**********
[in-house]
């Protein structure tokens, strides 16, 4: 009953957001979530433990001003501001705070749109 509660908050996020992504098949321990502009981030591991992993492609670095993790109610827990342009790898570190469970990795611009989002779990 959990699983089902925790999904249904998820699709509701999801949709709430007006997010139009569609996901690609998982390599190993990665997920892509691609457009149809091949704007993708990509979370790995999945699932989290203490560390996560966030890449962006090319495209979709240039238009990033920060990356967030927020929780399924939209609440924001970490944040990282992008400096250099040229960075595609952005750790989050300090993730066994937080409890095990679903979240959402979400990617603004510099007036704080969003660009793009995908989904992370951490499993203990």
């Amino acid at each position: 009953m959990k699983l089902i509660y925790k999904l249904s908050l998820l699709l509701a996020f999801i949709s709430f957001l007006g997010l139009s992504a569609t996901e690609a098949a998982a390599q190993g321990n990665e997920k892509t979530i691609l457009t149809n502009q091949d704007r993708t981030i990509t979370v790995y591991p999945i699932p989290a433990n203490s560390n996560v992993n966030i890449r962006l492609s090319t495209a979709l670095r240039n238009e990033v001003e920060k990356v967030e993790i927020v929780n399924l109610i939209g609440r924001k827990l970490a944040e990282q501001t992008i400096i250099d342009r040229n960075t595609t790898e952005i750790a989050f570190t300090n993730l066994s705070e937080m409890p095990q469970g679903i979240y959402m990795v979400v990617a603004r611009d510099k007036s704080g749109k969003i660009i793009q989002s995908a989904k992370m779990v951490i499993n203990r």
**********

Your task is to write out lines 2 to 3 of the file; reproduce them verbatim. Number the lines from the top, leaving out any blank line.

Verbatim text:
């Protein structure tokens, strides 16, 4: 009953957001979530433990001003501001705070749109 509660908050996020992504098949321990502009981030591991992993492609670095993790109610827990342009790898570190469970990795611009989002779990 959990699983089902925790999904249904998820699709509701999801949709709430007006997010139009569609996901690609998982390599190993990665997920892509691609457009149809091949704007993708990509979370790995999945699932989290203490560390996560966030890449962006090319495209979709240039238009990033920060990356967030927020929780399924939209609440924001970490944040990282992008400096250099040229960075595609952005750790989050300090993730066994937080409890095990679903979240959402979400990617603004510099007036704080969003660009793009995908989904992370951490499993203990």
């Amino acid at each position: 009953m959990k699983l089902i509660y925790k999904l249904s908050l998820l699709l509701a996020f999801i949709s709430f957001l007006g997010l139009s992504a569609t996901e690609a098949a998982a390599q190993g321990n990665e997920k892509t979530i691609l457009t149809n502009q091949d704007r993708t981030i990509t979370v790995y591991p999945i699932p989290a433990n203490s560390n996560v992993n966030i890449r962006l492609s090319t495209a979709l670095r240039n238009e990033v001003e920060k990356v967030e993790i927020v929780n399924l109610i939209g609440r924001k827990l970490a944040e990282q501001t992008i400096i250099d342009r040229n960075t595609t790898e952005i750790a989050f570190t300090n993730l066994s705070e937080m409890p095990q469970g679903i979240y959402m990795v979400v990617a603004r611009d510099k007036s704080g749109k969003i660009i793009q989002s995908a989904k992370m779990v951490i499993n203990r």